Note: If the real name that the Alabama People call themselves surprises you, this will surprise you even more.  Albaamaha has no meaning in their language other than being a proper noun.  It is an Itza Maya phrase and means either “Place of the God-Lord” or “Place of the Gods-River.”   Apparently, their tribe began when some Itza noble established himself as an omnipotent High King on the Alabama River.

May 2015

After transcribing the blurred handwriting of the Migration Legend of the Kaushete People, I obeyed an ancient Creek tradition.  The first copy was sent to David Yahoola, Speaker of the Muscogee-Creek National Council. His staff graciously thanked me.  Since it was important that educators know the contents of this long lost document, a copy was then sent to the College of the Muscogee-Creek Nation. There was no response.

I then called the Language Department at the University of Oklahoma.  By great luck, the young lady answering the phone was a Muscogee-Creek citizen.  She was ecstatic that the long lost Migration Legend had been found and asked for a copy.  That she got.  She then gave the names and email addresses of Language and History professors, who should receive a copy.

There was only one response from the professors.  A language professor, who was Muscogee-Creek, tersely wrote back:  “This is all wrong!  Who was your translator?

I wrote back two words . . . Mary Musgrove.   I should have added the date of the translation, June 7, 1735 because she didn’t write back.  Apparently, the professor didn’t know who Mary Musgrove was.  Since Mary Musgrove was not a citizen of the Muscogee-Creek Nation of Oklahoma or a professor with a PhD at the University of Oklahoma, she was not a real Creek and obviously a “self styled historian.”  Therefore her original translation and much more complete account of events that day should be ignored.  This funny, but true, anecdote describes the essence of the current ridiculous situation in academia.

A summary of migration legends among the “Creek Peoples”

The following is a list of migration legends, obtained by 17th century French ethnologist, Charles de Rochefort, or General James E. Oglethorpe, founder of the Province of Georgia.  Most can either be found in the UK National Archives or the Library of Lambeth Palace, which is in Surrey County (Southeastern England).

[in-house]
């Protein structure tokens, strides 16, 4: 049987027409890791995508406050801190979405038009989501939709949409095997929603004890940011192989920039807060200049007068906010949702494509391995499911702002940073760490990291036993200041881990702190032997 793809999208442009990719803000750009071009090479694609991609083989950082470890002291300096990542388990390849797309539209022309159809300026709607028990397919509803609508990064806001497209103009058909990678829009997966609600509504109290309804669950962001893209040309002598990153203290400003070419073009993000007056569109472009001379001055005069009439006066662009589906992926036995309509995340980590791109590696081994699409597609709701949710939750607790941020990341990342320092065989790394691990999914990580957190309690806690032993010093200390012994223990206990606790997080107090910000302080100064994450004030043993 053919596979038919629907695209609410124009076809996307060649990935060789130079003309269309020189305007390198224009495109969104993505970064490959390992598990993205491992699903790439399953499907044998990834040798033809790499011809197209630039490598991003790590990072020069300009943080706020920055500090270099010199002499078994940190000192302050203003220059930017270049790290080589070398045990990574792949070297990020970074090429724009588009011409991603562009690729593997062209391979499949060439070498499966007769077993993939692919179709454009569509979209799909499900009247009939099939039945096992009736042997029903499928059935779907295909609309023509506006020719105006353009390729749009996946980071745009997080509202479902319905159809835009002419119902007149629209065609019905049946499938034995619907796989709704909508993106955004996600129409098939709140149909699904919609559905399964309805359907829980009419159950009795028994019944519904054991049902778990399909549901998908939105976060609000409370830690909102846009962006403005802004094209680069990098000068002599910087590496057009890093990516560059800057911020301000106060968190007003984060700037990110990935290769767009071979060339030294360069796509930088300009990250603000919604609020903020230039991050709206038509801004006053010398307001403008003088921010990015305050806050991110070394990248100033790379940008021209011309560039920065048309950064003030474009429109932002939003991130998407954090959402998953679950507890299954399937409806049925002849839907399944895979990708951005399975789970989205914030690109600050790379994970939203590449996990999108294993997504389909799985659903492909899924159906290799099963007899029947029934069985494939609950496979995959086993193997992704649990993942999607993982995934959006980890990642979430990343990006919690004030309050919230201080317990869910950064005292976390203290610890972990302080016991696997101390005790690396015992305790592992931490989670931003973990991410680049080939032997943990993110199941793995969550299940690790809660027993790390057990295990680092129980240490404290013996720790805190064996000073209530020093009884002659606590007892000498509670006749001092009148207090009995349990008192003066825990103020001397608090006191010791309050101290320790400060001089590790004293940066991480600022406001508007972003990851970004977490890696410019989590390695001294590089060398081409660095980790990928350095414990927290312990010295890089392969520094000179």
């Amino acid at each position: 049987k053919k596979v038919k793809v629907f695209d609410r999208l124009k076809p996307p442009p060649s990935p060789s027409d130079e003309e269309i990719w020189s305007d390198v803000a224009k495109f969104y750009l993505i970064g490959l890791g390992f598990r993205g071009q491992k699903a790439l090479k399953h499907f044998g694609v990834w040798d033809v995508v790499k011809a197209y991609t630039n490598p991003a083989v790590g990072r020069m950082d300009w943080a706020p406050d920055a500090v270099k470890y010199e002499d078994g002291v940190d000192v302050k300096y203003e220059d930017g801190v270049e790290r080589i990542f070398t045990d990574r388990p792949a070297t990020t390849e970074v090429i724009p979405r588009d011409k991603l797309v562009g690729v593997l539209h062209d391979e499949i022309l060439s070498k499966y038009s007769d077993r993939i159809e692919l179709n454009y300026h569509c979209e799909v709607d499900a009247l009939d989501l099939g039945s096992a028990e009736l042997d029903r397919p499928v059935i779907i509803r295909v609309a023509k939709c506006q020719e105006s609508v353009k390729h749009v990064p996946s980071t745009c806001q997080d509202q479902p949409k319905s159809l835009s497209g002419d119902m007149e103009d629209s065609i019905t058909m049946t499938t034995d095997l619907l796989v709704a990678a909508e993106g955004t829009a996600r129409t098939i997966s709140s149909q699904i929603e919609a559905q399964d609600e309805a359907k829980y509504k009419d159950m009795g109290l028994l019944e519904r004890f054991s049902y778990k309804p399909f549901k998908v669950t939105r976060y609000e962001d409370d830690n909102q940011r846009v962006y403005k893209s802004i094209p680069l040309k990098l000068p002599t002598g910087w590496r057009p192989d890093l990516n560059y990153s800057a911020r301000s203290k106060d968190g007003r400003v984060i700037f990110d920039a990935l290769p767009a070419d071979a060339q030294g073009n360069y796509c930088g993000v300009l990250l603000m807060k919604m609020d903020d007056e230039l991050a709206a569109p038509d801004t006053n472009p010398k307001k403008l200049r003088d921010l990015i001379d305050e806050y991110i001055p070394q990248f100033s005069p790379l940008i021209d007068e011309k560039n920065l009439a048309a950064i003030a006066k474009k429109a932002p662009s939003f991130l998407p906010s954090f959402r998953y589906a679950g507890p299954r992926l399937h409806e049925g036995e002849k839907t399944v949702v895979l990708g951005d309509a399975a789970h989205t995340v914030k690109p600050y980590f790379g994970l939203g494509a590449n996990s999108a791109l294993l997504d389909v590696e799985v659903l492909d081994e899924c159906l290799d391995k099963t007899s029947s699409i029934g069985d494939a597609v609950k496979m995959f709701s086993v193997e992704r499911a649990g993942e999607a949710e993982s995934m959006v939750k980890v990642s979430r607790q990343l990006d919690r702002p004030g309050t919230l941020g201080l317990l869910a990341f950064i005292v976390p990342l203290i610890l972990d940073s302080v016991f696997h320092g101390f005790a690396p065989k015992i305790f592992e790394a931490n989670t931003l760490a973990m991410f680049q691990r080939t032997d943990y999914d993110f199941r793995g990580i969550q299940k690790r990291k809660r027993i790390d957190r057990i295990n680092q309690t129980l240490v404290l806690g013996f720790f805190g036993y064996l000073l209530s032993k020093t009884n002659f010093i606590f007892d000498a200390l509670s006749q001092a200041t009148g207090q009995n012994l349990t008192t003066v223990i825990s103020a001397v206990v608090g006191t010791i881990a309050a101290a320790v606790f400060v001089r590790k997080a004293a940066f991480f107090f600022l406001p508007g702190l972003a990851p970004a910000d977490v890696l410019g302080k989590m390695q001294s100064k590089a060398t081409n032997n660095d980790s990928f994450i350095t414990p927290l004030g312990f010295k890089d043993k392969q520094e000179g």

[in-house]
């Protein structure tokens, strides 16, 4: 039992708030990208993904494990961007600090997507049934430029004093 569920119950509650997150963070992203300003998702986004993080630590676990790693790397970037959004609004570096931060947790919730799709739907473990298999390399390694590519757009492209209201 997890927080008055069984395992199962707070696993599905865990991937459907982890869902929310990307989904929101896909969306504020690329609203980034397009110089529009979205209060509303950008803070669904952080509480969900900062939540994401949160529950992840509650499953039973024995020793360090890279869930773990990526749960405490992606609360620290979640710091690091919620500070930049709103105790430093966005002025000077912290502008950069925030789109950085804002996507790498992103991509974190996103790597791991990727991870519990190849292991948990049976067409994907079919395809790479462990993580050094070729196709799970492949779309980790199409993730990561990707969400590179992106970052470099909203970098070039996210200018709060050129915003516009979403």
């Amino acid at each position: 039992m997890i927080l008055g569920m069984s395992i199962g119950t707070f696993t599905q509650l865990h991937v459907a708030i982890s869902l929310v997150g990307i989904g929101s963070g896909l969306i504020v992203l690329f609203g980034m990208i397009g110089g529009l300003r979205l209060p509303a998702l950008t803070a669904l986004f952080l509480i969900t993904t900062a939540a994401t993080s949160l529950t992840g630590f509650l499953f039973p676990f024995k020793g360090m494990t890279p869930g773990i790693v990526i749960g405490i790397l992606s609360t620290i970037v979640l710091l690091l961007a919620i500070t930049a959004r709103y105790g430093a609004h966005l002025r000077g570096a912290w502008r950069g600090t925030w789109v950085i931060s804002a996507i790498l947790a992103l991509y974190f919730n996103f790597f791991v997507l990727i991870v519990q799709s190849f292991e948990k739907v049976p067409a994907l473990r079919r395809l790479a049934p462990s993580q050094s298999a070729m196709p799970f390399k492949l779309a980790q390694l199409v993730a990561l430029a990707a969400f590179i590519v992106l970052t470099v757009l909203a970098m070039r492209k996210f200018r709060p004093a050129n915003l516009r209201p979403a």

I included the Zuni because according to their tradition, they once lived in the Southeast and in fact, have a very similar Migration Legend to those of the Muskogean tribes. Several South Alabama Creeks have been found by DNA labs to carry Pima-Zuni DNA test markers.

  1. Suwani (Southern Shawnee) – The Shawnees originated from a different world . . . an island balanced on the back of a giant turtle. From there they traveled to this one. According to Shawnee myth, when the first people were on the island, they could see nothing but water, which they did not know how to cross. They prayed for aid and were miraculously transported across the water. The Shawnees are the only Algonquian tribe, whose creation story includes the passage of their ancestors over the sea, and for many years they held an annual sacrifice in thanks of the safe arrival of their ancestors to this country.

The Piqua Shawnee have a different origin legend.  They believe that they were descended from a man, who was burned, but many people rose up from his ashes.  This suggests that they were not originally Algonquians.  Many Piqua migrated to Alabama in the 1700s.

The Shawnees are also unigue among the Algonquian peoples in believing their creator was a woman, who they called [Inumsi Ilafewanu] “Kokumthena”, which means “Our Grandmother.” Kokumthena” is usually depicted as an anthropomorphic female with gray hair whose size ranges from gigantic to very small. According to Shawnee myth, the idea of creation came from the “Supreme Being”, who is called “Moneto”, but the actual work of creation was performed by Kokumthena the “Great Spirit”, and she is the most important figure in Shawnee religion.  The Creeks also believed that the Creator was a woman.